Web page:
Education

Wound Tracking Form Weekly

Facility: _________________________________________________________   Unit: ____________________    Date: _______________________

 

Resident

Room

No.

Present on Admit or In-House

 

Location of
Wound

Type of Wound

 

Stage/
Pressure Previous Week

Stage/
Pressure Current Week

Treatments

Treatment

Changed

Improved (I)

Worsening (W)

Comments

 

 

 

 

 

 

 

 

 

 

 

 

 

 

 

 

 

 

 

 

 

 

 

 

 

 

 

 

 

 

 

 

 

 

 

 

 

 

 

 

 

 

 

 

 

 

 

 

 

 

 

 

 

 

 

 

 

 

 

 

 

 

 

 

 

 

 

 

 

 

 

 

 

 

 

 

 

 

 

 

 

 

 

 

 

 

 

 

 

 

 

 

 

 

 

 

 

 

 

 

 

 

 

 

 

 

 

 

 

 

 

 

A.    Number Residents with Facility Acquired Pressure Injuries: ______________________     % Residents with Facility Acquired Pressure Injury (A÷B) ________

 

B.    Total Number of All Residents in Census: _______________________

 

Wound Type Key:

1

Pressure Injury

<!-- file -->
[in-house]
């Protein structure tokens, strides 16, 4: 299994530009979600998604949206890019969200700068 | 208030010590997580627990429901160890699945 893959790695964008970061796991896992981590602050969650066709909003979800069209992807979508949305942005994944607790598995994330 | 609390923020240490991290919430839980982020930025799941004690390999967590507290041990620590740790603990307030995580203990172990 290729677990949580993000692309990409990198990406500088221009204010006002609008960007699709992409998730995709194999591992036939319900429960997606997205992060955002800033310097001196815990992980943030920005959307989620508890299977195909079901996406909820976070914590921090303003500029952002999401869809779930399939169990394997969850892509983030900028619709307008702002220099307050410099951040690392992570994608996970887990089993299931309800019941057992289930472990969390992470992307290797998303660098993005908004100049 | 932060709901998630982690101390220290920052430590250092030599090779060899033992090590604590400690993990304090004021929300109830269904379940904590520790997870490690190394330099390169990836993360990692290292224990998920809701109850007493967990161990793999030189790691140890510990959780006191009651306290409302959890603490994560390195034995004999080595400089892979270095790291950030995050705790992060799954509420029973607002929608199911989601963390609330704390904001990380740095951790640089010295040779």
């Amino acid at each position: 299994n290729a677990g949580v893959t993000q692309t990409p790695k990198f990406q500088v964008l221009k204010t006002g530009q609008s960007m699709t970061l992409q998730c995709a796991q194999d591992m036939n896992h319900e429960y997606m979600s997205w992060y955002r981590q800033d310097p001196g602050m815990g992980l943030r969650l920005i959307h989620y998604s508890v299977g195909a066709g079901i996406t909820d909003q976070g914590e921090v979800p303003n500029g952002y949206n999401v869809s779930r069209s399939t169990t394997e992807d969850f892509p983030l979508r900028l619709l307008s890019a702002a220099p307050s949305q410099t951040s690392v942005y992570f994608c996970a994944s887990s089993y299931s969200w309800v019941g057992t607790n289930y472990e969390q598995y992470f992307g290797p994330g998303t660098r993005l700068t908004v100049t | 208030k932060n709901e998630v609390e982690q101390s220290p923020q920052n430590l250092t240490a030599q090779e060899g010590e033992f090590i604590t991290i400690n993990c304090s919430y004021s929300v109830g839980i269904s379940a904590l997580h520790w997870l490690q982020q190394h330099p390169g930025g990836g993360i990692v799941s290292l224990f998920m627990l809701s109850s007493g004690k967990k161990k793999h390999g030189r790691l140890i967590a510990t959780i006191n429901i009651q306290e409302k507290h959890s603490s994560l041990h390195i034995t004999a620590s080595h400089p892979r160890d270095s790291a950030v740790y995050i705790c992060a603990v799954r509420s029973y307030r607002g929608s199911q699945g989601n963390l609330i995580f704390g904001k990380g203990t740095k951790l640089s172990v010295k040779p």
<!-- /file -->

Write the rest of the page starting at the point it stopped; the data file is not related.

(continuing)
2

Surgical

3

Venous Stasis

4

Arterial Ulcer

5

Skin Tear

6

Abrasion

7

Laceration

8

Diabetic Ulcer

9

Burn

10

Other

 

Pressure Injury Stages:  Suspected Deep Tissue Injury: Purple or maroon localized area of discolored intact skin or blood-filled blister.

                                                 Stage   1: Intact skin. Redness that DOES NOT BLANCH. Skin tones may appear red, maroon, blue, purple. Affected area may be warm, boggy or firm.

                                                 Stage   2: Skin is cracked, blistered, sheared or torn. Partial thickness wound. Does not heal with granulation.

                                 Stage 3: Broken skin, deep tissue involvement. Full thickness wound. Muscle, tendon, or bone is NOT visible.

                                 Stage 4: Broken through all layers of tissue. Full thickness wound. Muscle, tendon, or bone may be visible.

                                 Unstageable: Base of ulcer is covered by slough (yellow, tan, grey, green or brown) and/or eschar (tan, brown, or black) in the wound bed.

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